• A mandatory proposal advocates for partnerships between the federal government and states, territories, and tribes to institute two years of free community college for first-time students and workers seeking reskilling opportunities.
    • The Budget introduces a fresh mandatory proposal aimed at lowering college costs. This initiative entails expanding dual enrollment through the Classroom to Career program, recognizing excellence through awards for institutions delivering quality education affordably, and scaling evidence-based strategies to reduce college expenses.
    • The proposition includes the removal of origination fees on Federal Direct student loans.
    • An allocation of $262 million will advance strategies to enhance postsecondary attainment, degree completion, and student success. This includes $100 million for Postsecondary Student Success Grants, $100 million for Historically Black Colleges and Universities, Tribal Community Colleges and Universities, and Minority Serving Institutions Research & Development Infrastructure Grants, $15 million for a Statewide Reform Grants program, $25 million for a Comprehensive Postsecondary Student Supports Success Program, $12 million through the Open Textbooks Pilot, and $10 million to establish a technical assistance center supporting postsecondary education advancement and success.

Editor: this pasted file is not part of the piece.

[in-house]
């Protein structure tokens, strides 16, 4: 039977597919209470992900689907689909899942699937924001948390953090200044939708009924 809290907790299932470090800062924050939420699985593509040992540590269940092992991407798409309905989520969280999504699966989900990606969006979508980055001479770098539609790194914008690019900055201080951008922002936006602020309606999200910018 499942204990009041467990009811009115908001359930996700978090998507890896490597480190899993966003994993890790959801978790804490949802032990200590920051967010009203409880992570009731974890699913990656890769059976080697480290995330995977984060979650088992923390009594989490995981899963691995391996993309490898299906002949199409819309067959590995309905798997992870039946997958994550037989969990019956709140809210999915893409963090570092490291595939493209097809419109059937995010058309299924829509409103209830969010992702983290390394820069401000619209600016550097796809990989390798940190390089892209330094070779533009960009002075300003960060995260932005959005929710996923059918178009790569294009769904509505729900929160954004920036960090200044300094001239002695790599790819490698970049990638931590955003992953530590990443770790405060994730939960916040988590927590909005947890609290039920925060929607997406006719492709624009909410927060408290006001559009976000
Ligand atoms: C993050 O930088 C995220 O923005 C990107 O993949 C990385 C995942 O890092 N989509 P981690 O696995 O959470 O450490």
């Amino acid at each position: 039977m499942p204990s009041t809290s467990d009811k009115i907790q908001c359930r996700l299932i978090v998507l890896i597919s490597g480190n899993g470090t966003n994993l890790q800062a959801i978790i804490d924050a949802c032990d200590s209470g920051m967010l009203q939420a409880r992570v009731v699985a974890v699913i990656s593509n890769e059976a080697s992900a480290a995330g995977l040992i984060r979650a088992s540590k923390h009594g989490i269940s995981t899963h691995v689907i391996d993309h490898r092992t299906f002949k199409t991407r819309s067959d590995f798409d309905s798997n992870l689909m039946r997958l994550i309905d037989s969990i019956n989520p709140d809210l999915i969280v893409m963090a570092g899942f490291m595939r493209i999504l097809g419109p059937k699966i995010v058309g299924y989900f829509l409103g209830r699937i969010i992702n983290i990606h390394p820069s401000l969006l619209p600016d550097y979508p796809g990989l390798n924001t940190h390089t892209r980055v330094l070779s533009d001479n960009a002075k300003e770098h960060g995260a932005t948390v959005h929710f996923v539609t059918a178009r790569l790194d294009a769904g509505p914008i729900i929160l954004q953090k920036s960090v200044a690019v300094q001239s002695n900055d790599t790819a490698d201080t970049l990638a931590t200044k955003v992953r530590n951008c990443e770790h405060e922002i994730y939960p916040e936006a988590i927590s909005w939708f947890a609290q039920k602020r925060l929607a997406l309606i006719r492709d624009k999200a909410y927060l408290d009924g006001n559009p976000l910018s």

• The program will bolster institutional capacity at HBCUs, TCCUs, MSIs, and community colleges, with a $93 million increase from the FY 2023 level.
    • Significant investments in the Office of Federal Student Aid amount to $2.66 billion, crucial for supporting student loan borrowers during their repayment phase, enhancing student loan servicing, and ensuring effective administration of financial aid programs. 

The Budget underscores the President’s enduring legacy while achieving substantial deficit reduction through judicious spending cuts and equitable financial contributions from the affluent population.

For more details on the President’s FY 2025 Budget, please visit: